The face detection works well, and comes in handy when you want to be in the frame - you can trip the shutter with the wink or smile detection feature, and these worked well for me.

But for more strenuous photographic feats - such as continuous shooting at full 20MP resolution - this camera falls a little flat. In burst mode, exposure is set at the first frame, so any subsequent change in lighting can result in over- or underexposed frames. Also, the sluggish auto focus makes moving subjects difficult to capture in burst mode.

When shooting a static subject, using single AF, I clocked the camera at 5fps, but only for about the first 10 frames. Thereafter, it slows down to an average of roughly 2fps over 35 or so shots. Changing the file size from 20MP to 10MP made no difference in this performance. What did make a difference - adversely - was switching from single AF to continuous AF. Whether shooting indoors in ambient daylight or outdoors in the afternoon, using continuous AF slowed burst shooting to roughly 1fps. Also, you can not operate the zoom during burst mode.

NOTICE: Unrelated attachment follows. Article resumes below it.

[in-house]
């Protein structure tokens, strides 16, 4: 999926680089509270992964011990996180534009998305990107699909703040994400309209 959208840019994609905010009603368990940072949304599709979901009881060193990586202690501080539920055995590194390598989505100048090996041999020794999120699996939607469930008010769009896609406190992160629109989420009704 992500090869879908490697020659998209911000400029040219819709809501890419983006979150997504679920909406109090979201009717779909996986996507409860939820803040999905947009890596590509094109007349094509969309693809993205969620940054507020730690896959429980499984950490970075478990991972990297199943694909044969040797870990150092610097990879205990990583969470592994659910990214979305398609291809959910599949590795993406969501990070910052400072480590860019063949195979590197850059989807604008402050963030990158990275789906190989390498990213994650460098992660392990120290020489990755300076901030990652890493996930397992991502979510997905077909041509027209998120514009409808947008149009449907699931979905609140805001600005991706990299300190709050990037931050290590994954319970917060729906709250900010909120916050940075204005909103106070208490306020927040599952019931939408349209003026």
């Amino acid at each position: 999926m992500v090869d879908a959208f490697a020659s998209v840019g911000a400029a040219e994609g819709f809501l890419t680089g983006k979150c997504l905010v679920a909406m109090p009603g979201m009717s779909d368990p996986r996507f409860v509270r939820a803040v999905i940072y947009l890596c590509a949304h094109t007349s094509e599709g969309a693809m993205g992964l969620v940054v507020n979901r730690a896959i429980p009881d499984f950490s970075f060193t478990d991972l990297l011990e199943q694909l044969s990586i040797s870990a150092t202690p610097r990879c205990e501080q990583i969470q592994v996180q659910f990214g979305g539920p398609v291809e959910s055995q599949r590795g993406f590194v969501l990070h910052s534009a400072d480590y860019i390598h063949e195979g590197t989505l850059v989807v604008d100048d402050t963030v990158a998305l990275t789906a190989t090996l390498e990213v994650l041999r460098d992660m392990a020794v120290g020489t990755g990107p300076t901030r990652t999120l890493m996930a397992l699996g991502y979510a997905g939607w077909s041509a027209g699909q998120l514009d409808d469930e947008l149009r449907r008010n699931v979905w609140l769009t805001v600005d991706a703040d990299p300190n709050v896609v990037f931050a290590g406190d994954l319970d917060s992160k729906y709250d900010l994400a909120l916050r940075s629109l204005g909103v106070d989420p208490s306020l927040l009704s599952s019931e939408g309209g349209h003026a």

The high-speed burst modes are much more impressive. Shooting 5MP frames, you can set the camera to shoot at 10fps, 15fps, or 30fps. In all three settings, the maximum is 30 frames. So, at 10fps you can shoot for 3 seconds. At 15fps you can shoot for 2 seconds. And, at 30fps, you get one second of shooting.

At first glance I thought this camera did not shoot in RAW mode. That's because in the photo size menu, the only options are those for JPEG quality settings. There is separate quality menu where you must select RAW. If you find that the RAW selection is grayed out, check that Smart Filter is off. To avoid this scenario, a mode dial position for RAW shooting or another way to quickly undo all conflicting settings would be helpful. Speaking of RAW mode, you can shoot continuously, though the initial five frames at 4fps, but this quickly slows to a 0.5fps crawl. This averages out to 1fps over 10 frames.